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Thank you for a21!

Discussion in '2020.2 Beta' started by b4gn0, Aug 28, 2020.

  1. b4gn0

    b4gn0

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    Thank you Unity staff for giving us the most stable alpha since 2020.2 conception.

    Me and my team could literally work without restarting the editor or having it crash periodically.

    I hope that in the middle of all the bug reports you get this thank you message will arrive to the right people that work hard on the editor :)

    Thank you!
     
    LeonhardP, transat, Lex4art and 3 others like this.
  2. Deleted User

    Deleted User

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  3. Peter77

    Peter77

    QA Jesus

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    upload_2020-8-28_11-56-53.png
     
  4. b4gn0

    b4gn0

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    Ahahah Peter77 I know this might sound like sarcasm but I'm finally happy to be able to actually work on my game!

    Before I was taking for granted that the editor would break frequently, and that was another problem on its own, but I guess we have to take all the victories we can.
     
    adamgolden and Peter77 like this.
  5. Deleted User

    Deleted User

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    You develop your game using Unity Alpha? Alpha versions are not for production, LTS or final versions are more suitable for that.
     
  6. ImpossibleRobert

    ImpossibleRobert

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    I also usually work on the betas. There is no generic rule. If they offer something you can take advantage of, you get this first, with the prize that you might have to implement some workarounds for things that otherwise are broken. In the past I have done quite well with this strategy and I am looking forward to the 2020.2 beta. I do some test upgrades every now and then to see which assets will break and adjust preemptively. This time nearly everything works except VRIF since there was again some XR cleanup in the API but nothing major. On the have-side, I am tremendously looking forward to Ambient Occlusion in URP 10.
     
    transat and NotaNaN like this.
  7. adamgolden

    adamgolden

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    +1 (Windows 10)

    Also.. looking over Known Issues, 2020.2 BETA is next!? Am I the only one that didn't notice this until now? :D:cool:

    0b1.jpg

    Fix it for me 0b1 Kenobi, you're my only hope! XD
     
    NotaNaN, Ruslank100, Lex4art and 4 others like this.
  8. b4gn0

    b4gn0

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    Unfortunately we went down the UI Toolkit route and we needed some lightmap features that were only in the 2020.1 alpha.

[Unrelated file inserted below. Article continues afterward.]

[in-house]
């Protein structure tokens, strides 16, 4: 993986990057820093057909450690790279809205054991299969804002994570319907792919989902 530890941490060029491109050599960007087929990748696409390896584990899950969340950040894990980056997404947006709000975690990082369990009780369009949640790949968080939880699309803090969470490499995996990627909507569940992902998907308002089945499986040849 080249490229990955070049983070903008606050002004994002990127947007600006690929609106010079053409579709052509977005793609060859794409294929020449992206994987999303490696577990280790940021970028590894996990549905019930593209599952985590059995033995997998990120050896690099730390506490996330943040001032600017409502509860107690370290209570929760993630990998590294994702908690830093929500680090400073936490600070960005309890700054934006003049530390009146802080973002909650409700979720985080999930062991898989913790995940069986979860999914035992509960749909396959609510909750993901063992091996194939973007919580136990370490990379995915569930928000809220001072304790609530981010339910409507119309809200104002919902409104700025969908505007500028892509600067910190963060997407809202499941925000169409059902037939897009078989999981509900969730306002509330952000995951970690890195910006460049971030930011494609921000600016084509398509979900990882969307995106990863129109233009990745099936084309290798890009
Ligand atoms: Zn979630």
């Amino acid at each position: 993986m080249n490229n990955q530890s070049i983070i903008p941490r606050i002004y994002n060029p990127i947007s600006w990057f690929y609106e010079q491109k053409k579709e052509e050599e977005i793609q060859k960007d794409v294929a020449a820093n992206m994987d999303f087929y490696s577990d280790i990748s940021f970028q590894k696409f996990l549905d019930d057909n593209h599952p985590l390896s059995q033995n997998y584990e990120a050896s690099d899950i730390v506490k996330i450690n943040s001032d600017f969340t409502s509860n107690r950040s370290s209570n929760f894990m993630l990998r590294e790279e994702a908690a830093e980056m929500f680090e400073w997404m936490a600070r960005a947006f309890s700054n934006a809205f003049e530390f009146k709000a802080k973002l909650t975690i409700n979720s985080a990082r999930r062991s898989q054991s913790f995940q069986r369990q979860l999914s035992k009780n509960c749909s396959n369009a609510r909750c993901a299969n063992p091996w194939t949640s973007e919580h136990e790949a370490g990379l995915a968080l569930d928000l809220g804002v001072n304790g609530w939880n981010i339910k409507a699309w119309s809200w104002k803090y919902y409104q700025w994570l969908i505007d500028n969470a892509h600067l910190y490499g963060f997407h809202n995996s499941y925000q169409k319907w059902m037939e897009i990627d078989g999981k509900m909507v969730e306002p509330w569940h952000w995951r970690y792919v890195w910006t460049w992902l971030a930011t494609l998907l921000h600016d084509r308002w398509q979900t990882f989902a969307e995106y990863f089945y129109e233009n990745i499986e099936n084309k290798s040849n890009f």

Be sure I will stick to 2020.2 from now on, it has been a rough month and a half using this :)
     
  9. laurentlavigne

    laurentlavigne

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    it's not very good
     
  10. transat

    transat

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    I’ve found 2020.2a21 to be very stable as well, on a Mac. Noticeably fewer crashes than with a19. I’m hoping it’s not anecdotal if others are seeing this too. In any case, feels like 2020.2 is definitely ready to get out of [alpha].
     
    Last edited: Aug 29, 2020
  11. Deleted User

    Deleted User

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    I hope they'll manage and fix the Linux problems before getting it out of alpha.
     
    Last edited by a moderator: Aug 29, 2020
    adamgolden likes this.
  12. ImpossibleRobert

    ImpossibleRobert

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    Oh no don't crush my urp hopes why do you say so?
     
  13. laurentlavigne

    laurentlavigne

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    2ms+ on a rtx2060
    wait on deferred
     
  14. transat

    transat

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    @APSchmidt Yes, I meant alpha. I've edited my post. And point taken about Linux.
     
  15. jjejj87

    jjejj87

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    Actually this is the best way to develop your game. Despite what Unity devs say, and some people, if you shipped games with Unity, then you know working with Alpha is the BEST way. Here is why

    1) If you work with LTS, and assuming your game takes 1 year to develop, then by the time your game is complete, the game is running on a very old, obsolete engine. Unity is not particularly cutting edge, so if you go this route, your game engine will be effectively 4~5 years behind cutting edge. Not very smart. LTS is not particularly stable either, I will explain this in 2)